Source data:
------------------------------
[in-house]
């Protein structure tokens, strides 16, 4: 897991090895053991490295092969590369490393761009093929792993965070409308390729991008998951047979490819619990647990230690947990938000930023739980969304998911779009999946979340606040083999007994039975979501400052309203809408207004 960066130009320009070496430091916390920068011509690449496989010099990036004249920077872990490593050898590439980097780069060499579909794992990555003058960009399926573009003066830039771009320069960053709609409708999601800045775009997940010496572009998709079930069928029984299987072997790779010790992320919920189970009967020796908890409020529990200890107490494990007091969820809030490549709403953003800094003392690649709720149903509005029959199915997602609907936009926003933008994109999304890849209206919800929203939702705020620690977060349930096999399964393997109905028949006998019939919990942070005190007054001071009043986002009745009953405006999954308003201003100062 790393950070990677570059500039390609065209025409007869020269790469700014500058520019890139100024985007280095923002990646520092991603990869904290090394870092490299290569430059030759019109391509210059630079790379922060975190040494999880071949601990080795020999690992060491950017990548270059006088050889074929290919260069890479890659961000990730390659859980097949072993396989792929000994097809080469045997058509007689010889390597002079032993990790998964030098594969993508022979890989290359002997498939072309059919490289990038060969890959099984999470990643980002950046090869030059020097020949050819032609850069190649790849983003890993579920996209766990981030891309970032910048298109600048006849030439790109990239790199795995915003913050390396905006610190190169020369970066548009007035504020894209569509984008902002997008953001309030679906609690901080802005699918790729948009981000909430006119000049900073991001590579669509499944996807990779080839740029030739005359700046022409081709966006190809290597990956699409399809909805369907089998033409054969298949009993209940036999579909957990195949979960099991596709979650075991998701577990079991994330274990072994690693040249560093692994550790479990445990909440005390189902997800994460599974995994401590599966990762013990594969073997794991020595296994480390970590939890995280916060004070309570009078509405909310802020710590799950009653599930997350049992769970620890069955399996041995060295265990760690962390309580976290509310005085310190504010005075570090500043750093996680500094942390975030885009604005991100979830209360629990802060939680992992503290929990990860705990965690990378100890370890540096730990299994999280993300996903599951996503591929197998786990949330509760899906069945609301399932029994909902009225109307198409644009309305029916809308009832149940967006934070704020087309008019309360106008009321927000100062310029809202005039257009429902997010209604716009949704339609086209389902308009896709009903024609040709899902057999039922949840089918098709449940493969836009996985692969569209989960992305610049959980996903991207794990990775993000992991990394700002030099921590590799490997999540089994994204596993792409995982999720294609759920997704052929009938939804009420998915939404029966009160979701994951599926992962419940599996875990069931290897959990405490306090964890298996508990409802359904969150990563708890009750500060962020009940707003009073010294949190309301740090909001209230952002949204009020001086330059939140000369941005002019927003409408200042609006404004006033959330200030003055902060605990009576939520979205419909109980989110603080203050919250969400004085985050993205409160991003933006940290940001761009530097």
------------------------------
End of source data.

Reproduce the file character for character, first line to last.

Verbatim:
[in-house]
């Protein structure tokens, strides 16, 4: 897991090895053991490295092969590369490393761009093929792993965070409308390729991008998951047979490819619990647990230690947990938000930023739980969304998911779009999946979340606040083999007994039975979501400052309203809408207004 960066130009320009070496430091916390920068011509690449496989010099990036004249920077872990490593050898590439980097780069060499579909794992990555003058960009399926573009003066830039771009320069960053709609409708999601800045775009997940010496572009998709079930069928029984299987072997790779010790992320919920189970009967020796908890409020529990200890107490494990007091969820809030490549709403953003800094003392690649709720149903509005029959199915997602609907936009926003933008994109999304890849209206919800929203939702705020620690977060349930096999399964393997109905028949006998019939919990942070005190007054001071009043986002009745009953405006999954308003201003100062 790393950070990677570059500039390609065209025409007869020269790469700014500058520019890139100024985007280095923002990646520092991603990869904290090394870092490299290569430059030759019109391509210059630079790379922060975190040494999880071949601990080795020999690992060491950017990548270059006088050889074929290919260069890479890659961000990730390659859980097949072993396989792929000994097809080469045997058509007689010889390597002079032993990790998964030098594969993508022979890989290359002997498939072309059919490289990038060969890959099984999470990643980002950046090869030059020097020949050819032609850069190649790849983003890993579920996209766990981030891309970032910048298109600048006849030439790109990239790199795995915003913050390396905006610190190169020369970066548009007035504020894209569509984008902002997008953001309030679906609690901080802005699918790729948009981000909430006119000049900073991001590579669509499944996807990779080839740029030739005359700046022409081709966006190809290597990956699409399809909805369907089998033409054969298949009993209940036999579909957990195949979960099991596709979650075991998701577990079991994330274990072994690693040249560093692994550790479990445990909440005390189902997800994460599974995994401590599966990762013990594969073997794991020595296994480390970590939890995280916060004070309570009078509405909310802020710590799950009653599930997350049992769970620890069955399996041995060295265990760690962390309580976290509310005085310190504010005075570090500043750093996680500094942390975030885009604005991100979830209360629990802060939680992992503290929990990860705990965690990378100890370890540096730990299994999280993300996903599951996503591929197998786990949330509760899906069945609301399932029994909902009225109307198409644009309305029916809308009832149940967006934070704020087309008019309360106008009321927000100062310029809202005039257009429902997010209604716009949704339609086209389902308009896709009903024609040709899902057999039922949840089918098709449940493969836009996985692969569209989960992305610049959980996903991207794990990775993000992991990394700002030099921590590799490997999540089994994204596993792409995982999720294609759920997704052929009938939804009420998915939404029966009160979701994951599926992962419940599996875990069931290897959990405490306090964890298996508990409802359904969150990563708890009750500060962020009940707003009073010294949190309301740090909001209230952002949204009020001086330059939140000369941005002019927003409408200042609006404004006033959330200030003055902060605990009576939520979205419909109980989110603080203050919250969400004085985050993205409160991003933006940290940001761009530097």